Hearing aids are now much smaller and infinitely more powerful than ever before. Rechargeability and connectivity are the latest innovation in technology.
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Hearing Aid Technology
Today’s hearing aids are tiny computers that sit behind or inside your ear. Featuring highly advanced and sophisticated technology, most people are unaware that hearing aids are not just about making speech or sounds louder. They are marvels in blending, processing and manipulating your sound environment to enhance your listening experience; so that it is clearer and easier to hear and understand even in the most challenging listening situations.
Like many products today, there are different brands, levels of quality and technology available. Just like car manufacturers and models of cars, hearing aids have different features and benefits at each level to suit everyone.
Small and powerful
For many people the term ‘hearing aids’ conjures up mental images of big, bulky devices that are only marginally effective and provide minimal benefit. When it comes to modern hearing devices this simply is not the case. Just like mobile phones and other modern technology that make our lives easier, hearing aids are now much smaller and infinitely more powerful than ever before.
Adaptive feedback cancellation
Feedback is a high-pitched shrieking sound which occurs when a portion of the amplified sounds from the hearing device travels back to the hearing device’s microphone. The sound re-amplifies and loops continually through the system. The result is a loud tonal signal.
Feedback is more likely to happen when the volume of the hearing aid is increased, when the hearing aid is fitted incorrectly, or when the device is placed near a reflective device, such as a mobile phone. Adaptive feedback cancellation suppresses the tonal feedback signal.
Most older hearing aids featured only an omnidirectional microphone. Today’s hearing devices include omnidirectional and directional microphones.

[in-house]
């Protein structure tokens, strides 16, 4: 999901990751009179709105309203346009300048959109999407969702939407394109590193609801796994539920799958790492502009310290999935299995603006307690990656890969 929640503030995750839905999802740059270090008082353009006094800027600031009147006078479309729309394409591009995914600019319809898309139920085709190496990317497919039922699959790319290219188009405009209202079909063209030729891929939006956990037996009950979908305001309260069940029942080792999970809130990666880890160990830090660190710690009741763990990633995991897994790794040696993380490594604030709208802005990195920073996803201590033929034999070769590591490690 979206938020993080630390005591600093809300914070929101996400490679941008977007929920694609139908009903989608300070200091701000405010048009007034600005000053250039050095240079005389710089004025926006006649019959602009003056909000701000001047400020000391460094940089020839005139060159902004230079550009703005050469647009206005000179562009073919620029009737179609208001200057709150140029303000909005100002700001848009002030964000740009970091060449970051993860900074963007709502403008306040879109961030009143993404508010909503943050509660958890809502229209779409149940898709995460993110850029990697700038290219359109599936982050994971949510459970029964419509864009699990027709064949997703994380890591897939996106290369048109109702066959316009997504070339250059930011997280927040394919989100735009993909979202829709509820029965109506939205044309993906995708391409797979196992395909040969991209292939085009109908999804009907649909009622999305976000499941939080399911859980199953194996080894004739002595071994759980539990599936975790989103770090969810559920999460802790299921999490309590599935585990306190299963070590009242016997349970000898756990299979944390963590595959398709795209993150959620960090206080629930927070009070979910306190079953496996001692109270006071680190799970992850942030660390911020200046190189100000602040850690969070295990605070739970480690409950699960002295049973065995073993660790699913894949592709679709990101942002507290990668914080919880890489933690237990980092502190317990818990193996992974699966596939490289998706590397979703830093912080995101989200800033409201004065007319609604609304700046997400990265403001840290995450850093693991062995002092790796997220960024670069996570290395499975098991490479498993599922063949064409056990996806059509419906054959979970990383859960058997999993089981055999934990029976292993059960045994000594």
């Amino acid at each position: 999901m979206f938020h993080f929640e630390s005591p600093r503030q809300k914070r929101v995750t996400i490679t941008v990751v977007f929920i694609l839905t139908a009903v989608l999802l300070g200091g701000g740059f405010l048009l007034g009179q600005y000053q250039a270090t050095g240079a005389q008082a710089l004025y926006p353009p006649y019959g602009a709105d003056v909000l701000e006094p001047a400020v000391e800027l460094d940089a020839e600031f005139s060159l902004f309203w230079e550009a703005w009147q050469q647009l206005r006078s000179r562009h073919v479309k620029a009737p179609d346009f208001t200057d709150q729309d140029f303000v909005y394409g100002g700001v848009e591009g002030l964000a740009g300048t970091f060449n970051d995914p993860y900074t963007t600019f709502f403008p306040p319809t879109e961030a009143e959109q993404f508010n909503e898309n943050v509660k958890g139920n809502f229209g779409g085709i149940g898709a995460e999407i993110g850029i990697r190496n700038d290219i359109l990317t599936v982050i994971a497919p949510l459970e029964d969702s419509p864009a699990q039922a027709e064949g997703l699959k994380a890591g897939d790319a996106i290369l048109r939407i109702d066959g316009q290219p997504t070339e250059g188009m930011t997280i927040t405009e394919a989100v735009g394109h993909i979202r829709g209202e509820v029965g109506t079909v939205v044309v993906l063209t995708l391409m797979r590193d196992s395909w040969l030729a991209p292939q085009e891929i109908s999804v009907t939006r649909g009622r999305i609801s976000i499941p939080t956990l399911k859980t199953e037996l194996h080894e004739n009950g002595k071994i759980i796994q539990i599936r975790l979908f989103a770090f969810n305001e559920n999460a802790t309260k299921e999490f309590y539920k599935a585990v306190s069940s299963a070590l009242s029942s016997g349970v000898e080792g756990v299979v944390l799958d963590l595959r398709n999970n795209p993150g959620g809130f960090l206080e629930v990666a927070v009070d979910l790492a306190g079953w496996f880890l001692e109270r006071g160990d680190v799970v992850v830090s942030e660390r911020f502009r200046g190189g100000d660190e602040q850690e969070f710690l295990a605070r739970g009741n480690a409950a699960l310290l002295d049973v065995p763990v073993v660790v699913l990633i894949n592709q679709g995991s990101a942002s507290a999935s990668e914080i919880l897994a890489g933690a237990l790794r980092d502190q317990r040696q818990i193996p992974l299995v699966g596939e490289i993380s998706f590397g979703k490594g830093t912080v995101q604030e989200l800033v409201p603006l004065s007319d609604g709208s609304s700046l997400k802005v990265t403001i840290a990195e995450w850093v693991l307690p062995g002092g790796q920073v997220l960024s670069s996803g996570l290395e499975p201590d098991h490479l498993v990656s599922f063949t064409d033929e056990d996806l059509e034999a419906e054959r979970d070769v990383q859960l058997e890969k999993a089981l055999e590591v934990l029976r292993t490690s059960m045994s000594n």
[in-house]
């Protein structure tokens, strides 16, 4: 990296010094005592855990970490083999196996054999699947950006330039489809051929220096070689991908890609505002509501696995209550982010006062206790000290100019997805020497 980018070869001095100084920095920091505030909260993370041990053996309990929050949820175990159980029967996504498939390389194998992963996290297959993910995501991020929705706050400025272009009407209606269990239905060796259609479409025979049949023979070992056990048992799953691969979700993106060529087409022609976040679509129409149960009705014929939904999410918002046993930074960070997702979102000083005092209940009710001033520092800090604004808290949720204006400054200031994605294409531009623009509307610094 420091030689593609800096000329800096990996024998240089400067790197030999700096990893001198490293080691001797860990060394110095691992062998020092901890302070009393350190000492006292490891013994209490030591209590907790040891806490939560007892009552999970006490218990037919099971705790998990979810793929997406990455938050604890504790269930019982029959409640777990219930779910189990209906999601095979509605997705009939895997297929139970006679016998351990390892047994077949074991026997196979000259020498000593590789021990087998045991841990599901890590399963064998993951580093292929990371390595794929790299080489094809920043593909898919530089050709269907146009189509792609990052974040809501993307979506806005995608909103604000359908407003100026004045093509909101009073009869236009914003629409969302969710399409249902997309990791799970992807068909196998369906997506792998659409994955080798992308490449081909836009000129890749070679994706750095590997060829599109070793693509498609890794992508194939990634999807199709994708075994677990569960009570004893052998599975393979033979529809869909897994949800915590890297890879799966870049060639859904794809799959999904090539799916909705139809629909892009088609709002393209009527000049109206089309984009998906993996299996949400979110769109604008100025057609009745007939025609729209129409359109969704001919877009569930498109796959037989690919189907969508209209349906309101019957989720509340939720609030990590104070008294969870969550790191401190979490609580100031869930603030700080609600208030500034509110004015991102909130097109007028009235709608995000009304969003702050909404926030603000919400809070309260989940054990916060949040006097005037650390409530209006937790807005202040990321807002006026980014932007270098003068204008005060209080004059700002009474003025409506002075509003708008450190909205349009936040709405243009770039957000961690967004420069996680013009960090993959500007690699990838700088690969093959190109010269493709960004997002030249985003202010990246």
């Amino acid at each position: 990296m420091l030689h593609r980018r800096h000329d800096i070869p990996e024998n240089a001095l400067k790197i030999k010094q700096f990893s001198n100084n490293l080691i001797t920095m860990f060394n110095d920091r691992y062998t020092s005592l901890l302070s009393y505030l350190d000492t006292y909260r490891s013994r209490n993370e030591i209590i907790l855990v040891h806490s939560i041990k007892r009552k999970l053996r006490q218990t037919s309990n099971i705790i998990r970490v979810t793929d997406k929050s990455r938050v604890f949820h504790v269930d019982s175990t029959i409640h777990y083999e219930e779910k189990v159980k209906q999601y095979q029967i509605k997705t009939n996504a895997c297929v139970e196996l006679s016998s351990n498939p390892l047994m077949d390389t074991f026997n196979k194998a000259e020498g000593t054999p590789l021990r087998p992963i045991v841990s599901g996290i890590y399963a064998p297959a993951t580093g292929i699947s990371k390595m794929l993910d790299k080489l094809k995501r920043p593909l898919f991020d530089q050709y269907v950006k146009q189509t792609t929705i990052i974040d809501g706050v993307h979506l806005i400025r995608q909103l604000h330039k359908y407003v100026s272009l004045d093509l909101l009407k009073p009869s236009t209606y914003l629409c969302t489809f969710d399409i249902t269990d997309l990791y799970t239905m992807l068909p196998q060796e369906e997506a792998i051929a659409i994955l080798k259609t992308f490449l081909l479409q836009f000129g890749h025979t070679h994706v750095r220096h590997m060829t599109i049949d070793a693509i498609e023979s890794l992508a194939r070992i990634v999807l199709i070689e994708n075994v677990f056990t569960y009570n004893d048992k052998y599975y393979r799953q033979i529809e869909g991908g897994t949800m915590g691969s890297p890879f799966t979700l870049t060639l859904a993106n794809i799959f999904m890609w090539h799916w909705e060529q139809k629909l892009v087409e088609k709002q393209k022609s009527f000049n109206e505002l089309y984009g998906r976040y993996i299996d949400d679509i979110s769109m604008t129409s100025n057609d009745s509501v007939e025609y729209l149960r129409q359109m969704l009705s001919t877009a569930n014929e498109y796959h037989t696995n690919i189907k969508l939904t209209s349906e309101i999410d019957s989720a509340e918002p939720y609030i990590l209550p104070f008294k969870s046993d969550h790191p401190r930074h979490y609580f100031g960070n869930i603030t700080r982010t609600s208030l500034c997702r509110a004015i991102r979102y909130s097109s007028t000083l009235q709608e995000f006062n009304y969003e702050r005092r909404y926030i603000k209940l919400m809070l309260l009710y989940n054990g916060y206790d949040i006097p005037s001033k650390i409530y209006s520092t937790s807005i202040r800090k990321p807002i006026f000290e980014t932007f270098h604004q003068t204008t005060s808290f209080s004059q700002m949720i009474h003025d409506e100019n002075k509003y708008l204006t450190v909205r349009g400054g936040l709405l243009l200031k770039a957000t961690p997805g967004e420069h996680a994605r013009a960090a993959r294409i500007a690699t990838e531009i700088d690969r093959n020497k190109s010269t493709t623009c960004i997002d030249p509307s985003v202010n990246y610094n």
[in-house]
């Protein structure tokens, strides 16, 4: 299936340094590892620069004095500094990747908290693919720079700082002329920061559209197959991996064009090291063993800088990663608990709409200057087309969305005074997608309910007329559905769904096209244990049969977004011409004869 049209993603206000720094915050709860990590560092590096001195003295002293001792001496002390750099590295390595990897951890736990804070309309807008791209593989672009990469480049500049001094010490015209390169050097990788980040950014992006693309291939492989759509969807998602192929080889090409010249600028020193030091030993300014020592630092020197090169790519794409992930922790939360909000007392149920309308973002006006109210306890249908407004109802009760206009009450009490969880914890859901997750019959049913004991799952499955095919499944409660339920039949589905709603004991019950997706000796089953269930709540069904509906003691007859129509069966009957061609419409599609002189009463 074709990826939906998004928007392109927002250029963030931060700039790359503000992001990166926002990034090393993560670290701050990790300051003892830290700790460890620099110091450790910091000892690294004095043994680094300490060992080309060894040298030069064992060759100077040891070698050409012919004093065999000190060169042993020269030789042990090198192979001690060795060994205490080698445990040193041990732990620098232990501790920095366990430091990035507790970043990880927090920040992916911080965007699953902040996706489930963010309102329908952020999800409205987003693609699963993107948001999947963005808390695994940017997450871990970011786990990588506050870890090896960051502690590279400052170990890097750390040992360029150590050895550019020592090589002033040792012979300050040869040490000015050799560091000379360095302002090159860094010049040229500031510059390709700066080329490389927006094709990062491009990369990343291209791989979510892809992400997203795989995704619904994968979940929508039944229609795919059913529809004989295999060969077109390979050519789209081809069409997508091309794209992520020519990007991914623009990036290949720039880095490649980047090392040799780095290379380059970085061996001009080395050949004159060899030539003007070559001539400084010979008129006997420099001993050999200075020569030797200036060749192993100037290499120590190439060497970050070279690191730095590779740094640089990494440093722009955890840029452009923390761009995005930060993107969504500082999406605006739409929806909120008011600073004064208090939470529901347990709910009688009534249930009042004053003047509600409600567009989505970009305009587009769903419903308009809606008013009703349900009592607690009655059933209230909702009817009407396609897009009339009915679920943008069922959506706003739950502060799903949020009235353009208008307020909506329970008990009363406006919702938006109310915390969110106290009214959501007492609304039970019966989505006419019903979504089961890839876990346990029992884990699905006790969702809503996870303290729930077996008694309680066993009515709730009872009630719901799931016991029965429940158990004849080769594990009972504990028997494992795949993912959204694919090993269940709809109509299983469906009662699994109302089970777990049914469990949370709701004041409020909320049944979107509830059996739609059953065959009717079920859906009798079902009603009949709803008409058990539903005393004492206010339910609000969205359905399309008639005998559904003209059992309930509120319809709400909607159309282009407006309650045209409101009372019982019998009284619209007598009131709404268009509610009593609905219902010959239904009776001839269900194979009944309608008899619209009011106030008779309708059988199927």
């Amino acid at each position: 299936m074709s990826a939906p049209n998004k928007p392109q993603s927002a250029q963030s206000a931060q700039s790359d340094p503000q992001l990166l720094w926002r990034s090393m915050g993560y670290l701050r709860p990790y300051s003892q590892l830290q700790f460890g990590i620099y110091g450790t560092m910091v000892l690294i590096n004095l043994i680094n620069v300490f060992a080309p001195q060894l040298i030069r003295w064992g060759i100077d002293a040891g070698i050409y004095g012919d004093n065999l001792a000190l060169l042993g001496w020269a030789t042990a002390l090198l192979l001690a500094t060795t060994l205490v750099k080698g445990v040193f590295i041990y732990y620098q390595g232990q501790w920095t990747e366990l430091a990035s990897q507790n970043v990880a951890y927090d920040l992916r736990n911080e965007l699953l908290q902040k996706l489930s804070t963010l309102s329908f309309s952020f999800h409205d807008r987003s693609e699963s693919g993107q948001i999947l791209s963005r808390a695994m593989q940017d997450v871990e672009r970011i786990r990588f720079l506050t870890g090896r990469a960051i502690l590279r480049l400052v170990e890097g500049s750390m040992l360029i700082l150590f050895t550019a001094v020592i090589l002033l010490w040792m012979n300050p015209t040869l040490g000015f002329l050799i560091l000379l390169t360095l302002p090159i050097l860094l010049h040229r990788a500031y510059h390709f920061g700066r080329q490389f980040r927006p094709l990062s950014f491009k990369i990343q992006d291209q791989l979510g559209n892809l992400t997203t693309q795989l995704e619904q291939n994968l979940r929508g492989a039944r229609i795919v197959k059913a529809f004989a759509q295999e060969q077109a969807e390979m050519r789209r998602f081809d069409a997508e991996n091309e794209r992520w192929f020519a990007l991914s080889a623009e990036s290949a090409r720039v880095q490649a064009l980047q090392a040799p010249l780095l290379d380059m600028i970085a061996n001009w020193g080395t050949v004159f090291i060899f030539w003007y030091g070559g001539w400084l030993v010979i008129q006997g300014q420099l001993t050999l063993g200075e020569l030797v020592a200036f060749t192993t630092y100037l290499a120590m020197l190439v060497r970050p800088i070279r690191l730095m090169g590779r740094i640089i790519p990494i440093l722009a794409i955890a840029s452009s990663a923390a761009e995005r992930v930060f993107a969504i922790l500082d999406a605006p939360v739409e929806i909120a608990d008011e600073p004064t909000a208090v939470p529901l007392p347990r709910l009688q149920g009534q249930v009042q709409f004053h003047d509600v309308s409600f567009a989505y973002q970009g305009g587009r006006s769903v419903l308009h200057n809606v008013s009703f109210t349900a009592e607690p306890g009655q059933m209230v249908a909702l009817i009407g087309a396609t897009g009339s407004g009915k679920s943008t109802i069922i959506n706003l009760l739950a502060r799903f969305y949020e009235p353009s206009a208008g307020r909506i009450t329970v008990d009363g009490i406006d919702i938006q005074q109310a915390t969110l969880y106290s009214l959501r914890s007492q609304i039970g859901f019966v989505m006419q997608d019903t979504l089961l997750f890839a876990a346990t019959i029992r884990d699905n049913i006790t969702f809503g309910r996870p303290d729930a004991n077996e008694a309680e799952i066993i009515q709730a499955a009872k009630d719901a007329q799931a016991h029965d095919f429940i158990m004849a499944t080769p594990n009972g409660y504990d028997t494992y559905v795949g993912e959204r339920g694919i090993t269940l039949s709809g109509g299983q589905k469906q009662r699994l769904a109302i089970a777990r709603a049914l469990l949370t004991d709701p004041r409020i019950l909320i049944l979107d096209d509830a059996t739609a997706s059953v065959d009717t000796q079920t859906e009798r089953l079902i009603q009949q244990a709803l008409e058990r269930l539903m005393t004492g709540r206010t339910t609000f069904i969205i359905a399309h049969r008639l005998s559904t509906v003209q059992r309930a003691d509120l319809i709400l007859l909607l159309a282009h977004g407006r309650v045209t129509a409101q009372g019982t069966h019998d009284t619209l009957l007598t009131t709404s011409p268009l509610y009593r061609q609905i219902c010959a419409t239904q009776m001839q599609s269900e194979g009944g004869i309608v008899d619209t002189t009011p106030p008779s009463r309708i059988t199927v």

An omnidirectional microphone amplifies sounds equally from all directions. A directional microphone amplifies sounds mainly from the direction the listener is facing. The result is an improved signal-to-noise ratio with improved speech understanding in background noise. This feature is especially useful when listening to speech in a noisy environment, such as a restaurant or at family gatherings.
An individual with a hearing loss detects a smaller range of sounds for some frequency bands compared to the ‘normal’ range. Multichannel compression maps the broad range of speech signals into the reduced dynamic range of hearing impaired listeners. Modern hearing devices adjust incoming sound volume. Softer sounds are amplified more than moderate sounds, and louder sounds may not be amplified at all.
It is common for modern hearing devices to feature multiple programs, allowing the user to select the desired sound setting with the push of a button. Each program provides the ideal setup for a particular listening situation. Examples include:
- Quiet environments
- Talking on the phone
Some modern hearing devices adapt automatically to different listening situations providing the optimal program setting without you having to lift a finger. Some hearing devices require that the user manually switches ‘programs’ to select the ideal setting for their environment. Other devices automatically detect the optimal program and adapt automatically.
Digital Noise Reduction
As we go about our day, moving from one setting to another, we encounter a variety of background sounds. Some background sounds we may not wish to hear. Noise reduction systems differentiate speech from background noise. They make environmental noise less annoying for the hearing aid wearer, increase listening comfort and enhance speech recognition in difficult listening environments.
Binaural Processing can enhance the wearer’s experience as the hearing devices can access information from both sides of the wearer’s head. Binaural processing is employed to ensure the hearing devices operate in sync, or to stream aural signals from one hearing device to the other.
Many modern hearing devices employ Bluetooth technology to allow the user to connect wirelessly to a variety of Bluetooth-enabled devices, such as smartphones, GPS systems, computers and FM systems.
Bluetooth technology can improve the signal to noise ratio and eliminate feedback from the microphone as the signal bypasses the microphone and directly accesses the hearing device’s processor.
Frequency modulation (FM) compatibility is a wireless feature that enables hearing aids to connect with FM systems. FM systems can be used in isolation or paired with hearing devices. They improve the signal to noise ratio without producing a feedback loop in the hearing devices. Compatibility is of particular importance when choosing hearing aids for children since these systems are regularly used in educational settings. They ensure that the teacher’s voice is understood above the general noise of the classroom.